Faced with rising abuse of prescription drugs, the Army has limited how many painkillers a soldier can get at one time and is threatening disciplinary action for troops caught violating the restriction.

Army data requested by The Associated Press shows the number of soldiers referred for opiate abuse treatment has been growing steadily for at least a decade, a time when increasing numbers of troops have returned from Iraq and Afghanistan with combat or training injuries that can cause chronic pain. The Veterans Administration says more than 50 percent of Iraq and Afghanistan veterans report pain issues as they leave active duty military service.

The Army put limits on painkillers in November by restricting most Schedule II controlled substances, which include narcotics, opiates and amphetamines, to just 30-day prescriptions.

Previously, some prescriptions had been available for 60 or 90 days and the average was 40 days. The policy makes an exception for medications for attention deficit hyperactivity disorder and it affects anyone who fills a prescription at an Army hospital or pharmacy, including military spouses, children and retirees.

In June, the Army followed with a policy that soldiers found using the restricted drugs six months after they were prescribed could be disciplined, too. The force carries out random drug tests among active duty soldiers.

Col. Carol W. Labadie, the pharmacy consultant and pharmacy program manager for the Army Surgeon General, said the changes are intended to improve medication safety and encourage soldiers to see their doctors more often if they are having chronic pain.

"In today's society, more prescriptions are getting written and abuse is high across the world, whether it is the military or the civilian side," she said.

According to Army data provided to AP, referrals for opiate abuse increased from 87 in fiscal year 1998-99 to 703 referrals in fiscal year 2008-09. There were more than 670 referrals from October 2009 through June 2010, the latest figures available. Opiates include common pain drugs such as oxycodone, sold under the brand name Oxycontin, and hydrocodone, also known as Vicodin.

Soldiers are referred to the Army Substance Abuse Program based on a commander's recommendation, such as when a soldier tests positive on a drug test.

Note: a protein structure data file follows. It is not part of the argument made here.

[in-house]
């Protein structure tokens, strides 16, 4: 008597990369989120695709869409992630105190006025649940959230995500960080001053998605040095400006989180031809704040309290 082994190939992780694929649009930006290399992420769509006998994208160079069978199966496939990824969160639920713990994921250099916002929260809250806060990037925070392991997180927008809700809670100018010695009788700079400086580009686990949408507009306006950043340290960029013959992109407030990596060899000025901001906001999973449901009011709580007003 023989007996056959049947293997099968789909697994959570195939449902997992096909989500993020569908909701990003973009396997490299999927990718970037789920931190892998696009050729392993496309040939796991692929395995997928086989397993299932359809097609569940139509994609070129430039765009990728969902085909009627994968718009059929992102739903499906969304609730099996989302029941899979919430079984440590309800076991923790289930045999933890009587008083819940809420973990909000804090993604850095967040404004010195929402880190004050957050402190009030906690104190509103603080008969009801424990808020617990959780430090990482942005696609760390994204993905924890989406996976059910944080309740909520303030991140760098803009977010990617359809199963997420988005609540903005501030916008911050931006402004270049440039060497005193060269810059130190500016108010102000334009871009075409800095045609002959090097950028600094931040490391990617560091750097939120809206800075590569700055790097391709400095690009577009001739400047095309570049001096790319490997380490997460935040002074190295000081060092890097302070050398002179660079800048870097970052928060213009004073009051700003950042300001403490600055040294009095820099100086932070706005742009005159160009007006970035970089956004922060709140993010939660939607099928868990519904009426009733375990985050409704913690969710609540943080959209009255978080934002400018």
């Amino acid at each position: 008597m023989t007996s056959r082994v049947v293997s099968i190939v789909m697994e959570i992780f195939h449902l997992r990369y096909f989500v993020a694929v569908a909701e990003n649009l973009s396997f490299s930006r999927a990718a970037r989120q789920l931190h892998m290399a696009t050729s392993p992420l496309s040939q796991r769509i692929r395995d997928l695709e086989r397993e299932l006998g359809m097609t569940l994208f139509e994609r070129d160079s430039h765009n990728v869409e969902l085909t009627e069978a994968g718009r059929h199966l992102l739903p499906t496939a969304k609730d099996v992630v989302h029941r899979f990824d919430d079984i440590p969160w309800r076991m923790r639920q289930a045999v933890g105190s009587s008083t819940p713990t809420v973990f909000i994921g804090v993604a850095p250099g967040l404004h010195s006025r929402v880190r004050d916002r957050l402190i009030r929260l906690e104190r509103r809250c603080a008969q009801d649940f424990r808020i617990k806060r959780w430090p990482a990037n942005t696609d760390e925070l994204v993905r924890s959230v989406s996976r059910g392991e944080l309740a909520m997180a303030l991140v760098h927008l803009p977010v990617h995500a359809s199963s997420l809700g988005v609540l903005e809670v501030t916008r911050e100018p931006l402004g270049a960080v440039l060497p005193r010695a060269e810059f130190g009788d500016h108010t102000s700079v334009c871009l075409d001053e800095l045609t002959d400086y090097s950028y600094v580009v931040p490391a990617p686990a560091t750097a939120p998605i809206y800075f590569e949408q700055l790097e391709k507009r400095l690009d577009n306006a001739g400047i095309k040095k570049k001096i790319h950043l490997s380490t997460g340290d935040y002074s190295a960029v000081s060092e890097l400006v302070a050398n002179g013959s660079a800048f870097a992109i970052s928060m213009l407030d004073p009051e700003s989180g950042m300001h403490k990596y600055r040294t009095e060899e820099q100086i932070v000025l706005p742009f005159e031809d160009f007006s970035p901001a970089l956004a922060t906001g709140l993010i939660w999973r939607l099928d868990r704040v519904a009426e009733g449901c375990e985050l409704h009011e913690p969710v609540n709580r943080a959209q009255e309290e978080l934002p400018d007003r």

By limiting the prescriptions to 30 days, the Army is encouraging providers to give patients the smallest amount of medication needed for an acute condition, like a sprained ankle, Labadie said.

It also lowers the risk of abuse by reducing the number of unused prescription drugs, she said.

"When it is sitting around, it's fair game," she said. "When you're not taking the medications, you don't realize someone else has been taking the medications until it's too late."
Soldiers can get painkillers for longer than 30 days only if they get the prescription renewed by their physician.

Under the new six-month rule, a soldier who tests positive for a drug that he hasn't had a prescription for in the last six months gets sent to a medical review officer, who determines if it was a legal use or if the soldier was abusing the drug, Labadie said. The soldier's commander determines whether a soldier faces punishment or is referred to the Army's Substance Abuse Program.

"A lot of times the soldier may realize they have a problem but are reluctant to say anything, and, when they do get caught, then the opportunity is there to step up and get help," Labadie said. "It does help us identify people who want to get help."

Drug abuse in the military can lead to charges under the Uniform Code of Military Justice, a dishonorable discharge or even criminal charges.

As thousands of soldiers have returned from Afghanistan over the past year, the number of prescriptions filled at Blanchfield Army Community Hospital has been rising, said Maj. Paul Kassebaum, who has been serving as the pharmacy chief at the hospital during the deployment.

"With most of the soldiers back from deployment, we are probably going to average around 70,000 outpatient prescriptions a month," Kassebaum said.

Only a small percentage of Fort Campbell patients will be affected by the new rules on controlled substances, he said.

"Patients are going to see their doctors more often to get their prescriptions written, and that's a good thing," Kassebaum said. "When you are on a strong medication like that, it's good to have more follow-up with your provider."

The Army is also trying to reduce the risk of negative interactions between different drugs by requiring pharmacists to do a review of all medications when a person has four or more prescriptions that include a controlled substance.

The increased surveillance of medications was initially developed for injured and ill soldiers assigned to Warrior Transition Units, specialized units developed in the wake of an investigation into poor outpatient treatment at Walter Reed Army Medical Center.

"What we found with our wounded warriors was when we did a more comprehensive medication review, we had less adverse events and less harm happening," Labadie said.